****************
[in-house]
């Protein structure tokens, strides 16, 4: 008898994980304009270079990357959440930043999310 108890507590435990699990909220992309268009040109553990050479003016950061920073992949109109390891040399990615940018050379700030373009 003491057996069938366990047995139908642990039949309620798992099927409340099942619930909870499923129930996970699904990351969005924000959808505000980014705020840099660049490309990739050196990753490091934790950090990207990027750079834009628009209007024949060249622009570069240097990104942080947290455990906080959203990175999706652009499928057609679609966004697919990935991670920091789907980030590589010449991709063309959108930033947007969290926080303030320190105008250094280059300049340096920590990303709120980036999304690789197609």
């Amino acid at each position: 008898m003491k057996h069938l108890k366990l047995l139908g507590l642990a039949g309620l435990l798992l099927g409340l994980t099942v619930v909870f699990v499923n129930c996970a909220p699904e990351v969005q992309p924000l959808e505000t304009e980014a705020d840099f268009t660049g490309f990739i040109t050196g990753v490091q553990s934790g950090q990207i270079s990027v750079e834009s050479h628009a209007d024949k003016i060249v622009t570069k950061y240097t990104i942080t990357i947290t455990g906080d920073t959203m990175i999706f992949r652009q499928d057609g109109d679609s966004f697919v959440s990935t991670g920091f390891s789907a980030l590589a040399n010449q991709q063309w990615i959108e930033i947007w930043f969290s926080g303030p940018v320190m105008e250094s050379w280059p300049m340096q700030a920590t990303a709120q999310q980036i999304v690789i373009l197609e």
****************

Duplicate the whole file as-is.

[in-house]
């Protein structure tokens, strides 16, 4: 008898994980304009270079990357959440930043999310 108890507590435990699990909220992309268009040109553990050479003016950061920073992949109109390891040399990615940018050379700030373009 003491057996069938366990047995139908642990039949309620798992099927409340099942619930909870499923129930996970699904990351969005924000959808505000980014705020840099660049490309990739050196990753490091934790950090990207990027750079834009628009209007024949060249622009570069240097990104942080947290455990906080959203990175999706652009499928057609679609966004697919990935991670920091789907980030590589010449991709063309959108930033947007969290926080303030320190105008250094280059300049340096920590990303709120980036999304690789197609």
């Amino acid at each position: 008898m003491k057996h069938l108890k366990l047995l139908g507590l642990a039949g309620l435990l798992l099927g409340l994980t099942v619930v909870f699990v499923n129930c996970a909220p699904e990351v969005q992309p924000l959808e505000t304009e980014a705020d840099f268009t660049g490309f990739i040109t050196g990753v490091q553990s934790g950090q990207i270079s990027v750079e834009s050479h628009a209007d024949k003016i060249v622009t570069k950061y240097t990104i942080t990357i947290t455990g906080d920073t959203m990175i999706f992949r652009q499928d057609g109109d679609s966004f697919v959440s990935t991670g920091f390891s789907a980030l590589a040399n010449q991709q063309w990615i959108e930033i947007w930043f969290s926080g303030p940018v320190m105008e250094s050379w280059p300049m340096q700030a920590t990303a709120q999310q980036i999304v690789i373009l197609e």